Defense Ministry removes anti-Netanyahu plaque from soldier’s grave

Defense Ministry removes anti-Netanyahu plaque from soldier’s grave

Family of Lee Matt accuses government of coming ‘like thieves in the night,’ stealing surfboard and guitar left at site

Marissa Newman is The Times of Israel political correspondent.

The grave of fallen soldier Lee Matt at the Mount Herzl military cemetery in Jerusalem (Walla screenshot)
The grave of fallen soldier Lee Matt at the Mount Herzl military cemetery in Jerusalem (Walla screenshot)

The family of slain IDF soldier Lee Matt was outraged on Friday to discover that a plaque placed on the grave of their son, critical of Prime Minister Benjamin Netanyahu and Defense Minister Moshe Ya’alon, had been removed overnight by Defense Ministry officials.

The Matt family has been fighting a protracted battle with the government over the tombstone regulations, which prevent them from inscribing the names of Matt’s siblings on it. In protest, the family has left the grave without a tombstone in the year since their son was killed in the Gaza Strip. A sign reading “Lilik was killed under the watch of Prime Minister Benjamin Netanyahu — Bibi, and Defense Minister Moshe Ya’alon — Bogie” was placed on the plot of the grave instead.

The plaque was removed overnight Thursday-Friday by the Defense Ministry, which said it had received complaints from visitors to the Mount Herzl cemetery. The family said some personal effects, namely a guitar and a surfboard, were taken as well.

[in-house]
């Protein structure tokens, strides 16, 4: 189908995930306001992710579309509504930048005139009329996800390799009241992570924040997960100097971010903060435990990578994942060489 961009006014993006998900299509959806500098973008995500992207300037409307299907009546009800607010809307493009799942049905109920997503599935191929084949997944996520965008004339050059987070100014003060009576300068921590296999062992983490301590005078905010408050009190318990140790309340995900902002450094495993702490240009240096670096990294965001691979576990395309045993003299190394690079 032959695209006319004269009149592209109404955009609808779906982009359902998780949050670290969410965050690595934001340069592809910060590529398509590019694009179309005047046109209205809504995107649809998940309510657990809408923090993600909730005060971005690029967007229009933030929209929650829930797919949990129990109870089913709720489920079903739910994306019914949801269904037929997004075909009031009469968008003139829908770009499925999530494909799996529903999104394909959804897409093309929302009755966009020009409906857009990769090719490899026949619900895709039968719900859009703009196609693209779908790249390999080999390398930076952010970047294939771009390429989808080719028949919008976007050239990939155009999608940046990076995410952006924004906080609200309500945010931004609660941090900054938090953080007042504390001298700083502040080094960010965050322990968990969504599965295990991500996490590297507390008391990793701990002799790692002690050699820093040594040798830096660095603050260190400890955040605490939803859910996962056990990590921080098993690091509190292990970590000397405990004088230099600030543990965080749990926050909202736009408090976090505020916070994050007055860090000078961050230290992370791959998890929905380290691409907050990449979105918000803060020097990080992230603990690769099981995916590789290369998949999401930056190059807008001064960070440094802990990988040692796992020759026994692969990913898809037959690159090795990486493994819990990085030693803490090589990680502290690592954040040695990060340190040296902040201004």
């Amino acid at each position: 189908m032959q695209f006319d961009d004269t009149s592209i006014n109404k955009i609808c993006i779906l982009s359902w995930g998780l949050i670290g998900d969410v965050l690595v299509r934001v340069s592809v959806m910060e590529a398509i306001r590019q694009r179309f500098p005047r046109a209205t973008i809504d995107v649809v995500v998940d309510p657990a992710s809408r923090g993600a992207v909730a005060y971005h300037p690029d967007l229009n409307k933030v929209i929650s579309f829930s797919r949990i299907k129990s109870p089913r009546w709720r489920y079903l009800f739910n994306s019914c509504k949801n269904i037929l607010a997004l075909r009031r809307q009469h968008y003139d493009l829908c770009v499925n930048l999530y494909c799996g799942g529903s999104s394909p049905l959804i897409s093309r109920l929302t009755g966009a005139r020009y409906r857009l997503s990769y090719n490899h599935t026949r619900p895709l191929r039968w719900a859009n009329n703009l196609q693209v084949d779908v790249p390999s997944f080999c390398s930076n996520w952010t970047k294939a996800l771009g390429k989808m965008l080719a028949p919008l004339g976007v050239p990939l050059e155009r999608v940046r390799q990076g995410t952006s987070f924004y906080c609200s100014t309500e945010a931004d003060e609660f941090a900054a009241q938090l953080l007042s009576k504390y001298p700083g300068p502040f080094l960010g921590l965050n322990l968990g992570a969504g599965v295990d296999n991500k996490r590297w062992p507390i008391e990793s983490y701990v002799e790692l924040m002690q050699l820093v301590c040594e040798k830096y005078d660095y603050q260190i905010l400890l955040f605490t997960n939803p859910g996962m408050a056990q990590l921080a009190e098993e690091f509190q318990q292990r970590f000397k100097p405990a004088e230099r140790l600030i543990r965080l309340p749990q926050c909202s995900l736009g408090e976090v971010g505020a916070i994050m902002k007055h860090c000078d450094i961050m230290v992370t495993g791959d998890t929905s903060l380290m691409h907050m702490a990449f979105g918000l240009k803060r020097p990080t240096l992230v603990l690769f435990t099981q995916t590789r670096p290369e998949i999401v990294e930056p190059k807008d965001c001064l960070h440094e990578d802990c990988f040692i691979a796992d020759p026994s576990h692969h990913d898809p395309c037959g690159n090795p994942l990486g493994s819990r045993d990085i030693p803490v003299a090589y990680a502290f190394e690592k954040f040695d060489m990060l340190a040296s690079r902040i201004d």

“No one notified us. They could have called to tell us,” Smadar Matt, the slain soldier’s mother, told Channel 2. “They came like thieves in the night and wrenched off the plaque we put there, took out the surfboard and guitar from my son’s plot.”

Staff Sergeant Lee Matt, 19, from Eilat (screen capture: Channel 2)
Staff Sergeant Lee Matt (screen capture: Channel 2)

The Defense Ministry said in response that writing anything critical of the State of Israel or expressions of any political sentiment violated the military cemetery guidelines.

“Following complaints by bereaved families whose loved ones are buried in the military cemetery on Mount Herzl that they were hurt by the plaque placed by Lee Matt’s family on his grave, and following the approval of the standing committee of the Public Council for Commemoration of Fallen Soldiers — a group comprised of bereaved families — the sign was removed from the grave,” it said.

Last year, the Defense Ministry rejected the family’s request to add siblings’ names on tombstones, citing a policy of uniformity.

The Matt family’s appeal sparked public debate, with some arguing the importance of preserving the standardization of military cemeteries and others voicing their support for the grieving family and saying that they should be allowed to memorialize their son as they see fit.

Sergeant Matt, from Eilat, served in the Paratroopers Brigade’s elite reconnaissance unit and was killed, at the age of 19, along with two other soldiers after the three entered a booby-trapped house in Khan Younis on July 23, 2014, during the 50-day summer conflict.

Times of Israel staff contributed to this report.

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